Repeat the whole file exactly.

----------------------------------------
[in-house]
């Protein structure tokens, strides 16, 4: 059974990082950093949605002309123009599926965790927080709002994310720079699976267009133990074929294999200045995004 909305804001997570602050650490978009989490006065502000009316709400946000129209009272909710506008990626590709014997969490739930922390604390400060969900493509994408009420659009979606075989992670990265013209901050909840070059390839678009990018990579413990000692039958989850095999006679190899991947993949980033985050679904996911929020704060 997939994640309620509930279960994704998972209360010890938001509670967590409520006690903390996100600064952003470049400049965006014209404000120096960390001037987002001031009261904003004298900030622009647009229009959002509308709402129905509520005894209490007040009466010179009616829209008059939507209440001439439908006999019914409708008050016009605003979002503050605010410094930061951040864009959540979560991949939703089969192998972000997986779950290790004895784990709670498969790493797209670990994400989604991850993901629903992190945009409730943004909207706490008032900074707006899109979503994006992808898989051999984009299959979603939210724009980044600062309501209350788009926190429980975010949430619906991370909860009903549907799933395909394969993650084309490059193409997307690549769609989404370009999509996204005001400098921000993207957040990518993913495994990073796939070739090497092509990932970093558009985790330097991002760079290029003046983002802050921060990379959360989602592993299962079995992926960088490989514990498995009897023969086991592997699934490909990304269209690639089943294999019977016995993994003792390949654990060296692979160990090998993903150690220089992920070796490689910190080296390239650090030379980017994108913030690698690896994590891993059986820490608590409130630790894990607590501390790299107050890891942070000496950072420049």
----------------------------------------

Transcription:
[in-house]
């Protein structure tokens, strides 16, 4: 059974990082950093949605002309123009599926965790927080709002994310720079699976267009133990074929294999200045995004 909305804001997570602050650490978009989490006065502000009316709400946000129209009272909710506008990626590709014997969490739930922390604390400060969900493509994408009420659009979606075989992670990265013209901050909840070059390839678009990018990579413990000692039958989850095999006679190899991947993949980033985050679904996911929020704060 997939994640309620509930279960994704998972209360010890938001509670967590409520006690903390996100600064952003470049400049965006014209404000120096960390001037987002001031009261904003004298900030622009647009229009959002509308709402129905509520005894209490007040009466010179009616829209008059939507209440001439439908006999019914409708008050016009605003979002503050605010410094930061951040864009959540979560991949939703089969192998972000997986779950290790004895784990709670498969790493797209670990994400989604991850993901629903992190945009409730943004909207706490008032900074707006899109979503994006992808898989051999984009299959979603939210724009980044600062309501209350788009926190429980975010949430619906991370909860009903549907799933395909394969993650084309490059193409997307690549769609989404370009999509996204005001400098921000993207957040990518993913495994990073796939070739090497092509990932970093558009985790330097991002760079290029003046983002802050921060990379959360989602592993299962079995992926960088490989514990498995009897023969086991592997699934490909990304269209690639089943294999019977016995993994003792390949654990060296692979160990090998993903150690220089992920070796490689910190080296390239650090030379980017994108913030690698690896994590891993059986820490608590409130630790894990607590501390790299107050890891942070000496950072420049």